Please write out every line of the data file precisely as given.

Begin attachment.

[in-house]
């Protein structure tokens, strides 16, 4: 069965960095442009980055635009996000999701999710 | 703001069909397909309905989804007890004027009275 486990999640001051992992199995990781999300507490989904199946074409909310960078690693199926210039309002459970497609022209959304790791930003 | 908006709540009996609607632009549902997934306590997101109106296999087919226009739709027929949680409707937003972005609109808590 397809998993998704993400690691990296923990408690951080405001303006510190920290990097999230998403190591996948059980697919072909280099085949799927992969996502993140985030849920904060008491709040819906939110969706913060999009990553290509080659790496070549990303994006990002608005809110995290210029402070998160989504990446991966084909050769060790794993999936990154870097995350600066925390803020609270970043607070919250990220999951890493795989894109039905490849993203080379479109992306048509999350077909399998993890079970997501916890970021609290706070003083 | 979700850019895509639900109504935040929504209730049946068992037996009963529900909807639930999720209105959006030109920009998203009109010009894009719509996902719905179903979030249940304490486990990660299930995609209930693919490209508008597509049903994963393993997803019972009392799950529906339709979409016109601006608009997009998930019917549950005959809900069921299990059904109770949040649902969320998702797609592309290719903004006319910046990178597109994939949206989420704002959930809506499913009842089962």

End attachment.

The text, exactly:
[in-house]
């Protein structure tokens, strides 16, 4: 069965960095442009980055635009996000999701999710 | 703001069909397909309905989804007890004027009275 486990999640001051992992199995990781999300507490989904199946074409909310960078690693199926210039309002459970497609022209959304790791930003 | 908006709540009996609607632009549902997934306590997101109106296999087919226009739709027929949680409707937003972005609109808590 397809998993998704993400690691990296923990408690951080405001303006510190920290990097999230998403190591996948059980697919072909280099085949799927992969996502993140985030849920904060008491709040819906939110969706913060999009990553290509080659790496070549990303994006990002608005809110995290210029402070998160989504990446991966084909050769060790794993999936990154870097995350600066925390803020609270970043607070919250990220999951890493795989894109039905490849993203080379479109992306048509999350077909399998993890079970997501916890970021609290706070003083 | 979700850019895509639900109504935040929504209730049946068992037996009963529900909807639930999720209105959006030109920009998203009109010009894009719509996902719905179903979030249940304490486990990660299930995609209930693919490209508008597509049903994963393993997803019972009392799950529906339709979409016109601006608009997009998930019917549950005959809900069921299990059904109770949040649902969320998702797609592309290719903004006319910046990178597109994939949206989420704002959930809506499913009842089962």